direct electrical connection from end to end.
 There are two ways to establish VCs:
 SVCs, switched virtual circuits, are established dynamically by sending
signaling messages to the network (CALL SETUP, DATA TRANSFER,
IDLE, CALL TERMINATION).
 PVCs, permanent virtual circuits, are preconfigured by the carrier, and
after they are set up, only operate in DATA TRANSFER and IDLE modes.
 Note: Some publications refer to PVCs as private VCs.
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Conti…
 VCs provide a bidirectional communication path from one device to
another. VCs are identified by DLCIs (data link connection identifier).
 DLCI values typically are assigned by the Frame Relay service provider.
Usually, DLCIs 0 to 15 and 1008 to 1023 are reserved for special
purposes. Therefore, service providers typically assign DLCIs in the range
of 16 to 1007.
 Frame Relay DLCIs have local significance, which means that the values
themselves are not unique in the Frame Relay WAN.
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Conti…
 Multiple VCs
 Frame Relay is statistically multiplexed, meaning that it transmits only one
frame at a time, but that many logical connections can co-exist on a single
physical line.
 The Frame Relay Access Device (FRAD) or router connected to the
Frame Relay network may have multiple VCs connecting it to various
endpoints.
 Multiple VCs on a single physical line are distinguished because each VC
has its own DLCI.
 This capability often reduces the equipment and network complexity
required to connect multiple devices, making it a very cost-effective
replacement for a mesh of access lines
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Conti…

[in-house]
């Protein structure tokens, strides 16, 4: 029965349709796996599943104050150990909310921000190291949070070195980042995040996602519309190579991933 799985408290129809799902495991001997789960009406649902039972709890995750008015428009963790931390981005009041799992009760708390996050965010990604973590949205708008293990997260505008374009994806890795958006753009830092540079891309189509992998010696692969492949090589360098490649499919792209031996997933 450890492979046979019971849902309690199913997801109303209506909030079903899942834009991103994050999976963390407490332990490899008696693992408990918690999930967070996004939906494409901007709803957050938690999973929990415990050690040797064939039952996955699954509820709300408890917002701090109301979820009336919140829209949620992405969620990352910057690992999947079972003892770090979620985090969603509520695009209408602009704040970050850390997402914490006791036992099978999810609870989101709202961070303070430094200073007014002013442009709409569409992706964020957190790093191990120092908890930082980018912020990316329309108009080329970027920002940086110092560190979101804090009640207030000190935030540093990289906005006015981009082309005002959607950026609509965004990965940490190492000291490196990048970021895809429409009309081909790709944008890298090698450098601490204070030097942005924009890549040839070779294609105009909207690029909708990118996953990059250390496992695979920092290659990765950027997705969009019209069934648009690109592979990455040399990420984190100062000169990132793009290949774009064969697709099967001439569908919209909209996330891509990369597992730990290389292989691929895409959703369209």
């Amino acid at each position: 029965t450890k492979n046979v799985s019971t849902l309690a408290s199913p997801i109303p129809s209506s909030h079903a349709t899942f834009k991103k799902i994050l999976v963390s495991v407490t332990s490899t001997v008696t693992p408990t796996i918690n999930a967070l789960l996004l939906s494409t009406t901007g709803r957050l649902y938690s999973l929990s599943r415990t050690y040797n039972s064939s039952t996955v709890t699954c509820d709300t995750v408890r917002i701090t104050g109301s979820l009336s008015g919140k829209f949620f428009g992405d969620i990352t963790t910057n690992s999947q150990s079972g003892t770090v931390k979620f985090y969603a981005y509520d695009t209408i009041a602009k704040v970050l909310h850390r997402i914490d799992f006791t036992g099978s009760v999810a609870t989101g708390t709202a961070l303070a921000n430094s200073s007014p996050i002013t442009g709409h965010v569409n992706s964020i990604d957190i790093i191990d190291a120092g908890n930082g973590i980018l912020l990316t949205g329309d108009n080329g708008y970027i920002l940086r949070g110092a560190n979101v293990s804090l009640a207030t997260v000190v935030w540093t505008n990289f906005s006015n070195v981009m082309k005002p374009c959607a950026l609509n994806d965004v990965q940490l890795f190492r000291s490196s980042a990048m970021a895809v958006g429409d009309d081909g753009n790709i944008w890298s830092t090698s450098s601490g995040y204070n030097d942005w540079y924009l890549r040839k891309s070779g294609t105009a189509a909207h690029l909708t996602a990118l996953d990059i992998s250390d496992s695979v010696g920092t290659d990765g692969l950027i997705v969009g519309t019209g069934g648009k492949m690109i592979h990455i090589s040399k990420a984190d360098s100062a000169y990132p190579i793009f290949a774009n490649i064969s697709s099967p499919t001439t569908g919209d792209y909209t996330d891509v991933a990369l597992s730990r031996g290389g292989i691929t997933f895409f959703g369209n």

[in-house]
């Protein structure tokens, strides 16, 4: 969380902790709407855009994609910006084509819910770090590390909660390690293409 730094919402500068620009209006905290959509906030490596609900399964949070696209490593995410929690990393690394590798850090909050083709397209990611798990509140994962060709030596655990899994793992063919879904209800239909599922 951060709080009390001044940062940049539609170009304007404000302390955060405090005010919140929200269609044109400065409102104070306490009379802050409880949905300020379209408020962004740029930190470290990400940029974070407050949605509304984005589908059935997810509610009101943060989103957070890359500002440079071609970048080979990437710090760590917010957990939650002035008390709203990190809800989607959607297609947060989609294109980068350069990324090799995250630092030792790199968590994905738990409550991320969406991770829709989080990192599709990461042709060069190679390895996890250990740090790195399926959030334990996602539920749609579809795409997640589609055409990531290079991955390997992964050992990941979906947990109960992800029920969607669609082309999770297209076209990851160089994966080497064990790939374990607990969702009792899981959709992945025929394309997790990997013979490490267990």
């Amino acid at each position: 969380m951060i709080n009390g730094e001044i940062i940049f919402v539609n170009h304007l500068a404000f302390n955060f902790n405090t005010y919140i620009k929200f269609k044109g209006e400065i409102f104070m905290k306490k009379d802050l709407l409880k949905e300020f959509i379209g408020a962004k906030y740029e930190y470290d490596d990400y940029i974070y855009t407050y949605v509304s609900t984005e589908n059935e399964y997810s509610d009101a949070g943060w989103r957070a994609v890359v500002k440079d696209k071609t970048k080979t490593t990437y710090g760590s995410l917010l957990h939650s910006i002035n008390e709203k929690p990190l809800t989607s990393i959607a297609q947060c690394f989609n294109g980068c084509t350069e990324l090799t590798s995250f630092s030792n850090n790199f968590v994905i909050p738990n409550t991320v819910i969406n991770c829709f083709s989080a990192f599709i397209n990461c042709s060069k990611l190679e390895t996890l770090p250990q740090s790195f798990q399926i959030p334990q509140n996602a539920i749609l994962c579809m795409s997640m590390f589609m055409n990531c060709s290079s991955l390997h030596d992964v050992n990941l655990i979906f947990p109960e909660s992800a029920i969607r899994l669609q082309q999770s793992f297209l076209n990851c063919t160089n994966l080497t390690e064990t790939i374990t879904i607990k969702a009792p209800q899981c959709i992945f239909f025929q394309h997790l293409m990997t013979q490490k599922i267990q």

 Frame Relay uses virtual circuits to carry packets from
one DTE to another
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Standard Frame Relay Frame
 Frame Relay takes data packets from a Network layer protocol, such as IP
or IPX, encapsulates them as the data portion of a Frame Relay frame,
and then passes the frame to the Physical layer for delivery on the wire.
 The header and trailer are defined by the Link Access Procedure for
Frame Relay (LAPF) Bearer Services specification, ITU Q.922-A.
 DLCI
 Extended Address ( value=1 mean last DLCI)
 C/R (not generally used by Frame Relay)
 Congestion Control Contains 3 bits : FECN ( Forward Explicit Congestion Notification)
 BECN ( Backward Explicit Congestion Notification)
 DE
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Frame Relay Topology
 You need to consider the topology from several perspectives to
understand the network and the equipment used to build the network.
 Complete topologies for design, implementation, operation, and
maintenance
 Star ( Hub and Spoke) Topology :The simplest WAN topology is a star,
 Full Mesh: A full mesh topology suits a situation in which the services
to be accessed are geographically dispersed and highly reliable access to
them is required.
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Conti…
 Partial Mesh Topology
 For large networks, a full mesh topology is seldom affordable because the
number of links required increases dramatically.